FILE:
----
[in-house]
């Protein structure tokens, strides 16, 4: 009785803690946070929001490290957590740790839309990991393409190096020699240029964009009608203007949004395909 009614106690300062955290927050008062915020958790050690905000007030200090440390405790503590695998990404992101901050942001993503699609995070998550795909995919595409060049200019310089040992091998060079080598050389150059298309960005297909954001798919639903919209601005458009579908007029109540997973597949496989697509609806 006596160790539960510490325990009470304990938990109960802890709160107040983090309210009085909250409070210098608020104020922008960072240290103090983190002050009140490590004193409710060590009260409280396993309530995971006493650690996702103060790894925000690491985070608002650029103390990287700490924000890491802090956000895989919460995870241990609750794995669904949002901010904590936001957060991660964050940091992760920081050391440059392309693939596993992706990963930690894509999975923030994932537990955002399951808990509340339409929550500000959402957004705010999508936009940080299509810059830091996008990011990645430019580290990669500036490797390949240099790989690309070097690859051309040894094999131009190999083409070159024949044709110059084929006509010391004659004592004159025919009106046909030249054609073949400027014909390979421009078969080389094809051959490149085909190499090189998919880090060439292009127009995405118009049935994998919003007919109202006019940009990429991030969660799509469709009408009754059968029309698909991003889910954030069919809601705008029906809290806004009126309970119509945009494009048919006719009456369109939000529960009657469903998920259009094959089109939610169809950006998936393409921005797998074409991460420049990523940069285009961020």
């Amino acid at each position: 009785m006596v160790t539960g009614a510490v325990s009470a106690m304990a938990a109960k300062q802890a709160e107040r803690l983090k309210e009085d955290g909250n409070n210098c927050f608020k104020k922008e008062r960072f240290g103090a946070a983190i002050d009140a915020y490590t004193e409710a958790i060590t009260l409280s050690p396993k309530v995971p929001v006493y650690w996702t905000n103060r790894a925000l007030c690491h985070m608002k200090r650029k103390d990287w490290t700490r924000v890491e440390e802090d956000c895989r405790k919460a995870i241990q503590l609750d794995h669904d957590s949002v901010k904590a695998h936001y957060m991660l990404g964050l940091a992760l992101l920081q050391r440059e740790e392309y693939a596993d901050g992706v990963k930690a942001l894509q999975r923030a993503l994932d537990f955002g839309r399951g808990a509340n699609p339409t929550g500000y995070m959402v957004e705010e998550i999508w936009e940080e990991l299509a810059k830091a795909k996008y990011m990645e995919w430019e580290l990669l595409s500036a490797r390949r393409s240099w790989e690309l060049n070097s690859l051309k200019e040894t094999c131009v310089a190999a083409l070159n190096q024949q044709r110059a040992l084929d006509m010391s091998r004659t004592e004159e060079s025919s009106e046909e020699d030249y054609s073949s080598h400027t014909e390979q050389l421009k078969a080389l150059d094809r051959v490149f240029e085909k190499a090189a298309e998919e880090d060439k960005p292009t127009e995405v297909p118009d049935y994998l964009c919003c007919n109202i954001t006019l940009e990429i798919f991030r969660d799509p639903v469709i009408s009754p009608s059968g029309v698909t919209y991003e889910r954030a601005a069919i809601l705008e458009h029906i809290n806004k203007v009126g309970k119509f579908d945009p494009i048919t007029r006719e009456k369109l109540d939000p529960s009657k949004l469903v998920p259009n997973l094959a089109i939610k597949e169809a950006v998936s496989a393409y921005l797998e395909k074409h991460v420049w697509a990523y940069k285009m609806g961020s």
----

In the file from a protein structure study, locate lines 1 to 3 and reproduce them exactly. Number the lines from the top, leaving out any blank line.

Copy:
[in-house]
């Protein structure tokens, strides 16, 4: 009785803690946070929001490290957590740790839309990991393409190096020699240029964009009608203007949004395909 009614106690300062955290927050008062915020958790050690905000007030200090440390405790503590695998990404992101901050942001993503699609995070998550795909995919595409060049200019310089040992091998060079080598050389150059298309960005297909954001798919639903919209601005458009579908007029109540997973597949496989697509609806 006596160790539960510490325990009470304990938990109960802890709160107040983090309210009085909250409070210098608020104020922008960072240290103090983190002050009140490590004193409710060590009260409280396993309530995971006493650690996702103060790894925000690491985070608002650029103390990287700490924000890491802090956000895989919460995870241990609750794995669904949002901010904590936001957060991660964050940091992760920081050391440059392309693939596993992706990963930690894509999975923030994932537990955002399951808990509340339409929550500000959402957004705010999508936009940080299509810059830091996008990011990645430019580290990669500036490797390949240099790989690309070097690859051309040894094999131009190999083409070159024949044709110059084929006509010391004659004592004159025919009106046909030249054609073949400027014909390979421009078969080389094809051959490149085909190499090189998919880090060439292009127009995405118009049935994998919003007919109202006019940009990429991030969660799509469709009408009754059968029309698909991003889910954030069919809601705008029906809290806004009126309970119509945009494009048919006719009456369109939000529960009657469903998920259009094959089109939610169809950006998936393409921005797998074409991460420049990523940069285009961020």
């Amino acid at each position: 009785m006596v160790t539960g009614a510490v325990s009470a106690m304990a938990a109960k300062q802890a709160e107040r803690l983090k309210e009085d955290g909250n409070n210098c927050f608020k104020k922008e008062r960072f240290g103090a946070a983190i002050d009140a915020y490590t004193e409710a958790i060590t009260l409280s050690p396993k309530v995971p929001v006493y650690w996702t905000n103060r790894a925000l007030c690491h985070m608002k200090r650029k103390d990287w490290t700490r924000v890491e440390e802090d956000c895989r405790k919460a995870i241990q503590l609750d794995h669904d957590s949002v901010k904590a695998h936001y957060m991660l990404g964050l940091a992760l992101l920081q050391r440059e740790e392309y693939a596993d901050g992706v990963k930690a942001l894509q999975r923030a993503l994932d537990f955002g839309r399951g808990a509340n699609p339409t929550g500000y995070m959402v957004e705010e998550i999508w936009e940080e990991l299509a810059k830091a795909k996008y990011m990645e995919w430019e580290l990669l595409s500036a490797r390949r393409s240099w790989e690309l060049n070097s690859l051309k200019e040894t094999c131009v310089a190999a083409l070159n190096q024949q044709r110059a040992l084929d006509m010391s091998r004659t004592e004159e060079s025919s009106e046909e020699d030249y054609s073949s080598h400027t014909e390979q050389l421009k078969a080389l150059d094809r051959v490149f240029e085909k190499a090189a298309e998919e880090d060439k960005p292009t127009e995405v297909p118009d049935y994998l964009c919003c007919n109202i954001t006019l940009e990429i798919f991030r969660d799509p639903v469709i009408s009754p009608s059968g029309v698909t919209y991003e889910r954030a601005a069919i809601l705008e458009h029906i809290n806004k203007v009126g309970k119509f579908d945009p494009i048919t007029r006719e009456k369109l109540d939000p529960s009657k949004l469903v998920p259009n997973l094959a089109i939610k597949e169809a950006v998936s496989a393409y921005l797998e395909k074409h991460v420049w697509a990523y940069k285009m609806g961020s």